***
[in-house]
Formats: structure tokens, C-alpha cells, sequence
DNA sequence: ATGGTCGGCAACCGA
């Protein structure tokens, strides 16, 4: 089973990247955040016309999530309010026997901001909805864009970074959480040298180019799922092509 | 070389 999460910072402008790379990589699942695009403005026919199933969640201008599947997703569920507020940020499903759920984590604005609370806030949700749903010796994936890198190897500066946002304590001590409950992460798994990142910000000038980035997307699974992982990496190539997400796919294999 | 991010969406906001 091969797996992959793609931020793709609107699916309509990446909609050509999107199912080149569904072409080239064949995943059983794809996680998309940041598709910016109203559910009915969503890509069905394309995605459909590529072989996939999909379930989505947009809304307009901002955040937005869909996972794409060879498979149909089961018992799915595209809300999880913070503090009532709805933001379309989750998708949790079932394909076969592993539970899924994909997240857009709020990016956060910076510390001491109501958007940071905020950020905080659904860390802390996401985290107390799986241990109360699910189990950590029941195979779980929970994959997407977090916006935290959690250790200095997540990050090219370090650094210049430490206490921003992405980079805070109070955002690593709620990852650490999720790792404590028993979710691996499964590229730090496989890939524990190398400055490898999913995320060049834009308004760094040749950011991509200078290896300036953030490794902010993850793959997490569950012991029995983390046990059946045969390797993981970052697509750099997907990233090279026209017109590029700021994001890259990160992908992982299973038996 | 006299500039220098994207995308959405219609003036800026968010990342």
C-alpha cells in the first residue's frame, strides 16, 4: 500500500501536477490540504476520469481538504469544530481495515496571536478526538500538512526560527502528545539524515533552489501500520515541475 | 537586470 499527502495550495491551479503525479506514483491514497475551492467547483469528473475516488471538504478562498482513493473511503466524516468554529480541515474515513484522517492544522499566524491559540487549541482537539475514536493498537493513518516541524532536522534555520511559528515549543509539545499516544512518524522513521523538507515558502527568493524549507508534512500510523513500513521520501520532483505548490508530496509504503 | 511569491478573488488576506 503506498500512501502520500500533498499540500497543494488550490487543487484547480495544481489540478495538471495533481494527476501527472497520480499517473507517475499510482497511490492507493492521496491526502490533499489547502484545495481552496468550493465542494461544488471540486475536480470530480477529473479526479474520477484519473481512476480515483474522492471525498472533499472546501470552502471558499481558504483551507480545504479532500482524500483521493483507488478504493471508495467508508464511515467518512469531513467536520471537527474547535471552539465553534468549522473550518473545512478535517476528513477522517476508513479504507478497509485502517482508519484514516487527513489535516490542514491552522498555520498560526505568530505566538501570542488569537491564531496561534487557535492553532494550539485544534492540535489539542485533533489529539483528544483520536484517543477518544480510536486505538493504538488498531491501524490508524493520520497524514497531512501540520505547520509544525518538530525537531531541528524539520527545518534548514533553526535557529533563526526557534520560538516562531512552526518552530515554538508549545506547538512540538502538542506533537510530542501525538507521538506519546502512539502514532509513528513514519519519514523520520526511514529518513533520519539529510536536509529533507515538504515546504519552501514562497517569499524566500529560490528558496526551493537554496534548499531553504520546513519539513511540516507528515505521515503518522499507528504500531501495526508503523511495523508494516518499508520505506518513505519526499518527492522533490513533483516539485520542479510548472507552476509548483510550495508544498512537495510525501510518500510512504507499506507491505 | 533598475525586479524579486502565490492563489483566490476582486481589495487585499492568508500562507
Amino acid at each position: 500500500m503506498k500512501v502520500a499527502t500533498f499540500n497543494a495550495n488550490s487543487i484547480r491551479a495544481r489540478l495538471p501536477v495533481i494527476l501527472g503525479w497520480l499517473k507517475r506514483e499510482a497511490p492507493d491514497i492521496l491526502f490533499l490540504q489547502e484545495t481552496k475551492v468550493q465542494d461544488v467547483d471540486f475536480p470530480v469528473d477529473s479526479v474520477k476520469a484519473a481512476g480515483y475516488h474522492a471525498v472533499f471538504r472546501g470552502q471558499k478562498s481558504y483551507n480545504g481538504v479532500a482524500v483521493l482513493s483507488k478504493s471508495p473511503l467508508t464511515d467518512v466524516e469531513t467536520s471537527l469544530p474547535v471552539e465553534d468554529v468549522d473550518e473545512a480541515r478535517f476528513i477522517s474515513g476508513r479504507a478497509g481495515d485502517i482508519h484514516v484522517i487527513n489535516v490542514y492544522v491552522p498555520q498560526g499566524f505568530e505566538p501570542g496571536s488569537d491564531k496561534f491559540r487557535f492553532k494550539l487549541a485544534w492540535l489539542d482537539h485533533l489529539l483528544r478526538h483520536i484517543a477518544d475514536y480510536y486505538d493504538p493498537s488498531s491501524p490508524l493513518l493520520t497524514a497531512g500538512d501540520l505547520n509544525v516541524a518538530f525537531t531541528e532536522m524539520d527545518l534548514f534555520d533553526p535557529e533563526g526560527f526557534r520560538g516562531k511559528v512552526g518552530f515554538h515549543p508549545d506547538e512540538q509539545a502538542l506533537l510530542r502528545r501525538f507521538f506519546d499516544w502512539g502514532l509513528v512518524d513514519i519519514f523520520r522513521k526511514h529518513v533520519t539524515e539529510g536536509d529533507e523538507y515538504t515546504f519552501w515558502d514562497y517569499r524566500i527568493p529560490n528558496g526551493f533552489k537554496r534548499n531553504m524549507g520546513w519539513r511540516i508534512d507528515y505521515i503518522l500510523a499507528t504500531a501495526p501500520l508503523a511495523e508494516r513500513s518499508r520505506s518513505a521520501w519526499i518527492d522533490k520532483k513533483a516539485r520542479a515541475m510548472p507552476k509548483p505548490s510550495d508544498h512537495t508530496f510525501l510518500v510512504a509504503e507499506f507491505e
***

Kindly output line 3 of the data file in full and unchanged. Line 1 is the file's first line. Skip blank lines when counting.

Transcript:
DNA sequence: ATGGTCGGCAACCGA